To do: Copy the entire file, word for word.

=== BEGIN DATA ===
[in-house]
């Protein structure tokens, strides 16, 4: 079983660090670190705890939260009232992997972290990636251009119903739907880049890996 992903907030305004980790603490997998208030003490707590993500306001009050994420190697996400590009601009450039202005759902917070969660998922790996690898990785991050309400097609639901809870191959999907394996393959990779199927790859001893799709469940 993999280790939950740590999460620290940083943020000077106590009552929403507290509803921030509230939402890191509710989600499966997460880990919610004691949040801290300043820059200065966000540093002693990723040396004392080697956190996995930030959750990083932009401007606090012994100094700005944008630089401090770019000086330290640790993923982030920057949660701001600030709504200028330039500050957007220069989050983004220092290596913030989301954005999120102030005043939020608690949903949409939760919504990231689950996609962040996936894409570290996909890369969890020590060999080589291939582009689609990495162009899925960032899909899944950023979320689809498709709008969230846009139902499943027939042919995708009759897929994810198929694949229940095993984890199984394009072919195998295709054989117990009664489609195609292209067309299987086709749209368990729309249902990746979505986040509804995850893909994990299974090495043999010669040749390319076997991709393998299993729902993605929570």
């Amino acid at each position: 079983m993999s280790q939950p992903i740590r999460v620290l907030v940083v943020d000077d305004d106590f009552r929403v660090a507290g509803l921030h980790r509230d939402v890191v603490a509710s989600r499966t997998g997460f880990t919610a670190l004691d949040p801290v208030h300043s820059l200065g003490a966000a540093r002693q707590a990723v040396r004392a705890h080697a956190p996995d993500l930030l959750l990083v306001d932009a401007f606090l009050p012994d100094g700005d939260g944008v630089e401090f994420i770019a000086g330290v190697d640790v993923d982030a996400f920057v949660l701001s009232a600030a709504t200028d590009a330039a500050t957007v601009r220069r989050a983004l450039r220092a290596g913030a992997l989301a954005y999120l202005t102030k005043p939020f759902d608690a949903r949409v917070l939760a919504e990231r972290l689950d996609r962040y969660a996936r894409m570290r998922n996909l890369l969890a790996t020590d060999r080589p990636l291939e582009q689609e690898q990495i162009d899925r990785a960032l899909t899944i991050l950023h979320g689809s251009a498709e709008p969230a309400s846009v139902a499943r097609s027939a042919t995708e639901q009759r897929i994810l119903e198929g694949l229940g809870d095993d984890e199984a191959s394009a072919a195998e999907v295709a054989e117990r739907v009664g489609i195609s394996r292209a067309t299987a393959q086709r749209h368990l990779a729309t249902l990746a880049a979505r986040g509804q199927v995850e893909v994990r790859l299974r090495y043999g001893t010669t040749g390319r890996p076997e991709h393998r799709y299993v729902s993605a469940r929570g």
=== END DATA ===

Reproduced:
[in-house]
């Protein structure tokens, strides 16, 4: 079983660090670190705890939260009232992997972290990636251009119903739907880049890996 992903907030305004980790603490997998208030003490707590993500306001009050994420190697996400590009601009450039202005759902917070969660998922790996690898990785991050309400097609639901809870191959999907394996393959990779199927790859001893799709469940 993999280790939950740590999460620290940083943020000077106590009552929403507290509803921030509230939402890191509710989600499966997460880990919610004691949040801290300043820059200065966000540093002693990723040396004392080697956190996995930030959750990083932009401007606090012994100094700005944008630089401090770019000086330290640790993923982030920057949660701001600030709504200028330039500050957007220069989050983004220092290596913030989301954005999120102030005043939020608690949903949409939760919504990231689950996609962040996936894409570290996909890369969890020590060999080589291939582009689609990495162009899925960032899909899944950023979320689809498709709008969230846009139902499943027939042919995708009759897929994810198929694949229940095993984890199984394009072919195998295709054989117990009664489609195609292209067309299987086709749209368990729309249902990746979505986040509804995850893909994990299974090495043999010669040749390319076997991709393998299993729902993605929570």
């Amino acid at each position: 079983m993999s280790q939950p992903i740590r999460v620290l907030v940083v943020d000077d305004d106590f009552r929403v660090a507290g509803l921030h980790r509230d939402v890191v603490a509710s989600r499966t997998g997460f880990t919610a670190l004691d949040p801290v208030h300043s820059l200065g003490a966000a540093r002693q707590a990723v040396r004392a705890h080697a956190p996995d993500l930030l959750l990083v306001d932009a401007f606090l009050p012994d100094g700005d939260g944008v630089e401090f994420i770019a000086g330290v190697d640790v993923d982030a996400f920057v949660l701001s009232a600030a709504t200028d590009a330039a500050t957007v601009r220069r989050a983004l450039r220092a290596g913030a992997l989301a954005y999120l202005t102030k005043p939020f759902d608690a949903r949409v917070l939760a919504e990231r972290l689950d996609r962040y969660a996936r894409m570290r998922n996909l890369l969890a790996t020590d060999r080589p990636l291939e582009q689609e690898q990495i162009d899925r990785a960032l899909t899944i991050l950023h979320g689809s251009a498709e709008p969230a309400s846009v139902a499943r097609s027939a042919t995708e639901q009759r897929i994810l119903e198929g694949l229940g809870d095993d984890e199984a191959s394009a072919a195998e999907v295709a054989e117990r739907v009664g489609i195609s394996r292209a067309t299987a393959q086709r749209h368990l990779a729309t249902l990746a880049a979505r986040g509804q199927v995850e893909v994990r790859l299974r090495y043999g001893t010669t040749g390319r890996p076997e991709h393998r799709y299993v729902s993605a469940r929570g």